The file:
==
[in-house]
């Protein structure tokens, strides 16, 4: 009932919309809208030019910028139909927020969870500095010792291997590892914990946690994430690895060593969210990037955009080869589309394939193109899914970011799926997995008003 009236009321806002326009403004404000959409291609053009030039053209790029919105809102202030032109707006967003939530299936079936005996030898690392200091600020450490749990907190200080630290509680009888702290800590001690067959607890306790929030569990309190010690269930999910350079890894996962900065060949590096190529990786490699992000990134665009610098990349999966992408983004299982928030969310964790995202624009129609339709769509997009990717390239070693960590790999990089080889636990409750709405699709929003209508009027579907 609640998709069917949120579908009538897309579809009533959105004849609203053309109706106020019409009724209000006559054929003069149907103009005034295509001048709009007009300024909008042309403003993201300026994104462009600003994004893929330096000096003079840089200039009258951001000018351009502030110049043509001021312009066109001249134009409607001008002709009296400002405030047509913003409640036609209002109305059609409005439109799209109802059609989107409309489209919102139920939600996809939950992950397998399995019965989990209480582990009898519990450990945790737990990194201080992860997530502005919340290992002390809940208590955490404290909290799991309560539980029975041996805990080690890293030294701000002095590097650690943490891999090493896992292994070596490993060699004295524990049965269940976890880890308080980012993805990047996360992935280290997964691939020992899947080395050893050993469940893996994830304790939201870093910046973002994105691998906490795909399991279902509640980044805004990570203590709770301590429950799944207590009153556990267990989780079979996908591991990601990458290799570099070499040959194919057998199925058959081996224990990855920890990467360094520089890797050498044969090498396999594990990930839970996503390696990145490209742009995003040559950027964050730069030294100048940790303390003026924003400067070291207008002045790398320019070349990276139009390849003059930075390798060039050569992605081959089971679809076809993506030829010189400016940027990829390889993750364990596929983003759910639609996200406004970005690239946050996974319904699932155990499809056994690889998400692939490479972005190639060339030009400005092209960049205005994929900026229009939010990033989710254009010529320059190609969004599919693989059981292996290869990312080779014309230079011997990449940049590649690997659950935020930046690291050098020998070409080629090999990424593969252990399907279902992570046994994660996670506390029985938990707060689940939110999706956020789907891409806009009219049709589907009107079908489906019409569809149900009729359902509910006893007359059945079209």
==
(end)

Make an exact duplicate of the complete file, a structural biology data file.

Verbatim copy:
[in-house]
């Protein structure tokens, strides 16, 4: 009932919309809208030019910028139909927020969870500095010792291997590892914990946690994430690895060593969210990037955009080869589309394939193109899914970011799926997995008003 009236009321806002326009403004404000959409291609053009030039053209790029919105809102202030032109707006967003939530299936079936005996030898690392200091600020450490749990907190200080630290509680009888702290800590001690067959607890306790929030569990309190010690269930999910350079890894996962900065060949590096190529990786490699992000990134665009610098990349999966992408983004299982928030969310964790995202624009129609339709769509997009990717390239070693960590790999990089080889636990409750709405699709929003209508009027579907 609640998709069917949120579908009538897309579809009533959105004849609203053309109706106020019409009724209000006559054929003069149907103009005034295509001048709009007009300024909008042309403003993201300026994104462009600003994004893929330096000096003079840089200039009258951001000018351009502030110049043509001021312009066109001249134009409607001008002709009296400002405030047509913003409640036609209002109305059609409005439109799209109802059609989107409309489209919102139920939600996809939950992950397998399995019965989990209480582990009898519990450990945790737990990194201080992860997530502005919340290992002390809940208590955490404290909290799991309560539980029975041996805990080690890293030294701000002095590097650690943490891999090493896992292994070596490993060699004295524990049965269940976890880890308080980012993805990047996360992935280290997964691939020992899947080395050893050993469940893996994830304790939201870093910046973002994105691998906490795909399991279902509640980044805004990570203590709770301590429950799944207590009153556990267990989780079979996908591991990601990458290799570099070499040959194919057998199925058959081996224990990855920890990467360094520089890797050498044969090498396999594990990930839970996503390696990145490209742009995003040559950027964050730069030294100048940790303390003026924003400067070291207008002045790398320019070349990276139009390849003059930075390798060039050569992605081959089971679809076809993506030829010189400016940027990829390889993750364990596929983003759910639609996200406004970005690239946050996974319904699932155990499809056994690889998400692939490479972005190639060339030009400005092209960049205005994929900026229009939010990033989710254009010529320059190609969004599919693989059981292996290869990312080779014309230079011997990449940049590649690997659950935020930046690291050098020998070409080629090999990424593969252990399907279902992570046994994660996670506390029985938990707060689940939110999706956020789907891409806009009219049709589907009107079908489906019409569809149900009729359902509910006893007359059945079209």